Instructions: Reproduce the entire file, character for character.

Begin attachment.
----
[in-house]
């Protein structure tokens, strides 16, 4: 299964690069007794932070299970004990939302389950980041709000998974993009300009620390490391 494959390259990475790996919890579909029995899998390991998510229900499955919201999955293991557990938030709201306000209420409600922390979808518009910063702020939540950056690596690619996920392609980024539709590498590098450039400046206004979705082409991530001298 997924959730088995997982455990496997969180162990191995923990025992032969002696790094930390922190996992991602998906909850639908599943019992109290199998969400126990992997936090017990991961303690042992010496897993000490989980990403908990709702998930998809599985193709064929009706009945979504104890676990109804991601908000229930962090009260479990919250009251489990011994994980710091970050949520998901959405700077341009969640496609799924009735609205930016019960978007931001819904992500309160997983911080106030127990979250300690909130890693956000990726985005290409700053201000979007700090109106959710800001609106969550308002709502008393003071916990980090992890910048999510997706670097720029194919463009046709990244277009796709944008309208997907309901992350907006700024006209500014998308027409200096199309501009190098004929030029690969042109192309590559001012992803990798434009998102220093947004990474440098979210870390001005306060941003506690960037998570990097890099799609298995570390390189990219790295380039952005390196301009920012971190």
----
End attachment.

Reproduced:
[in-house]
């Protein structure tokens, strides 16, 4: 299964690069007794932070299970004990939302389950980041709000998974993009300009620390490391 494959390259990475790996919890579909029995899998390991998510229900499955919201999955293991557990938030709201306000209420409600922390979808518009910063702020939540950056690596690619996920392609980024539709590498590098450039400046206004979705082409991530001298 997924959730088995997982455990496997969180162990191995923990025992032969002696790094930390922190996992991602998906909850639908599943019992109290199998969400126990992997936090017990991961303690042992010496897993000490989980990403908990709702998930998809599985193709064929009706009945979504104890676990109804991601908000229930962090009260479990919250009251489990011994994980710091970050949520998901959405700077341009969640496609799924009735609205930016019960978007931001819904992500309160997983911080106030127990979250300690909130890693956000990726985005290409700053201000979007700090109106959710800001609106969550308002709502008393003071916990980090992890910048999510997706670097720029194919463009046709990244277009796709944008309208997907309901992350907006700024006209500014998308027409200096199309501009190098004929030029690969042109192309590559001012992803990798434009998102220093947004990474440098979210870390001005306060941003506690960037998570990097890099799609298995570390390189990219790295380039952005390196301009920012971190």